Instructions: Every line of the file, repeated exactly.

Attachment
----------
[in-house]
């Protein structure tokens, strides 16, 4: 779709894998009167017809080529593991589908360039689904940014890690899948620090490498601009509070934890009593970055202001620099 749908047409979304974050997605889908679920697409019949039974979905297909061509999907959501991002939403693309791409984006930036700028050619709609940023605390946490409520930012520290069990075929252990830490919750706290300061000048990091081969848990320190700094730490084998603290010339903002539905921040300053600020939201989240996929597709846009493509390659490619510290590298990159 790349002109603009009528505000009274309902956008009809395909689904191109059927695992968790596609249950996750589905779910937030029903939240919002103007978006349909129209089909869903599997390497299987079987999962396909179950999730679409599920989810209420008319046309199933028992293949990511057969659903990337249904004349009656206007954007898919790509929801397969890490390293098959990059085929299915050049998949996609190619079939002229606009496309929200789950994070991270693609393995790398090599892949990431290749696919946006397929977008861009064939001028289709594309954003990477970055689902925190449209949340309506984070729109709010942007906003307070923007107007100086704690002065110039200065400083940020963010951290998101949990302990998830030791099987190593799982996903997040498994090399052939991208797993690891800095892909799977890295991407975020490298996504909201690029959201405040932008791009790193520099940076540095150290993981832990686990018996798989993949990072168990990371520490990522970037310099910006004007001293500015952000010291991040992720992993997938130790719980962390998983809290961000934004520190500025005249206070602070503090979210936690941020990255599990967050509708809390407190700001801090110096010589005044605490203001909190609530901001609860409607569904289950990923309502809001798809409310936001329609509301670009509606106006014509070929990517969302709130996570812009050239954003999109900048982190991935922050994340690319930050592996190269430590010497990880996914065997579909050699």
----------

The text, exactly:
[in-house]
């Protein structure tokens, strides 16, 4: 779709894998009167017809080529593991589908360039689904940014890690899948620090490498601009509070934890009593970055202001620099 749908047409979304974050997605889908679920697409019949039974979905297909061509999907959501991002939403693309791409984006930036700028050619709609940023605390946490409520930012520290069990075929252990830490919750706290300061000048990091081969848990320190700094730490084998603290010339903002539905921040300053600020939201989240996929597709846009493509390659490619510290590298990159 790349002109603009009528505000009274309902956008009809395909689904191109059927695992968790596609249950996750589905779910937030029903939240919002103007978006349909129209089909869903599997390497299987079987999962396909179950999730679409599920989810209420008319046309199933028992293949990511057969659903990337249904004349009656206007954007898919790509929801397969890490390293098959990059085929299915050049998949996609190619079939002229606009496309929200789950994070991270693609393995790398090599892949990431290749696919946006397929977008861009064939001028289709594309954003990477970055689902925190449209949340309506984070729109709010942007906003307070923007107007100086704690002065110039200065400083940020963010951290998101949990302990998830030791099987190593799982996903997040498994090399052939991208797993690891800095892909799977890295991407975020490298996504909201690029959201405040932008791009790193520099940076540095150290993981832990686990018996798989993949990072168990990371520490990522970037310099910006004007001293500015952000010291991040992720992993997938130790719980962390998983809290961000934004520190500025005249206070602070503090979210936690941020990255599990967050509708809390407190700001801090110096010589005044605490203001909190609530901001609860409607569904289950990923309502809001798809409310936001329609509301670009509606106006014509070929990517969302709130996570812009050239954003999109900048982190991935922050994340690319930050592996190269430590010497990880996914065997579909050699």